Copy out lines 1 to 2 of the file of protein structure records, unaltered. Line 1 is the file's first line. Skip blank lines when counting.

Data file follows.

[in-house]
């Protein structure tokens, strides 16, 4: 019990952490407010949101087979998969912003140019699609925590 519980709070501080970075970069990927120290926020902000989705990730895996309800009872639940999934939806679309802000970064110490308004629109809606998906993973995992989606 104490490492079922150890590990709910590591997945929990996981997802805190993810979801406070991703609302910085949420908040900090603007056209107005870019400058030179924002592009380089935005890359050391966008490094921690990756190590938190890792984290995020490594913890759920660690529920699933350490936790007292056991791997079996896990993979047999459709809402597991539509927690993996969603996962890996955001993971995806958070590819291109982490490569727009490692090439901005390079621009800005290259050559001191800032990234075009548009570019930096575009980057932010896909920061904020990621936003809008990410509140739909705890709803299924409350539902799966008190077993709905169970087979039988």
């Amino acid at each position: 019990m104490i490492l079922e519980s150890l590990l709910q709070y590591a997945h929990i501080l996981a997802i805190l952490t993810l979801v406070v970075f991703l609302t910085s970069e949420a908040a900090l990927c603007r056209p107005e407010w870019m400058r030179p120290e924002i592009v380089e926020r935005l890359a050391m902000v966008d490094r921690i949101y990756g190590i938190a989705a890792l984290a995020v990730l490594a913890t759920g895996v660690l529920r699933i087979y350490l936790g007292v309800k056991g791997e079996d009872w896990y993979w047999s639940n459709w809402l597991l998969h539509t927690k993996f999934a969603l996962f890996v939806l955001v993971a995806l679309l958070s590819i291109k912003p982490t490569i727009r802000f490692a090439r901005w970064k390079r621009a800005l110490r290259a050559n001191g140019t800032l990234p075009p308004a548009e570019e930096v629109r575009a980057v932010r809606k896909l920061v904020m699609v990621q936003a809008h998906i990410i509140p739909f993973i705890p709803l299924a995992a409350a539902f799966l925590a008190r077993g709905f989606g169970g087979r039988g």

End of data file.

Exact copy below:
[in-house]
């Protein structure tokens, strides 16, 4: 019990952490407010949101087979998969912003140019699609925590 519980709070501080970075970069990927120290926020902000989705990730895996309800009872639940999934939806679309802000970064110490308004629109809606998906993973995992989606 104490490492079922150890590990709910590591997945929990996981997802805190993810979801406070991703609302910085949420908040900090603007056209107005870019400058030179924002592009380089935005890359050391966008490094921690990756190590938190890792984290995020490594913890759920660690529920699933350490936790007292056991791997079996896990993979047999459709809402597991539509927690993996969603996962890996955001993971995806958070590819291109982490490569727009490692090439901005390079621009800005290259050559001191800032990234075009548009570019930096575009980057932010896909920061904020990621936003809008990410509140739909705890709803299924409350539902799966008190077993709905169970087979039988």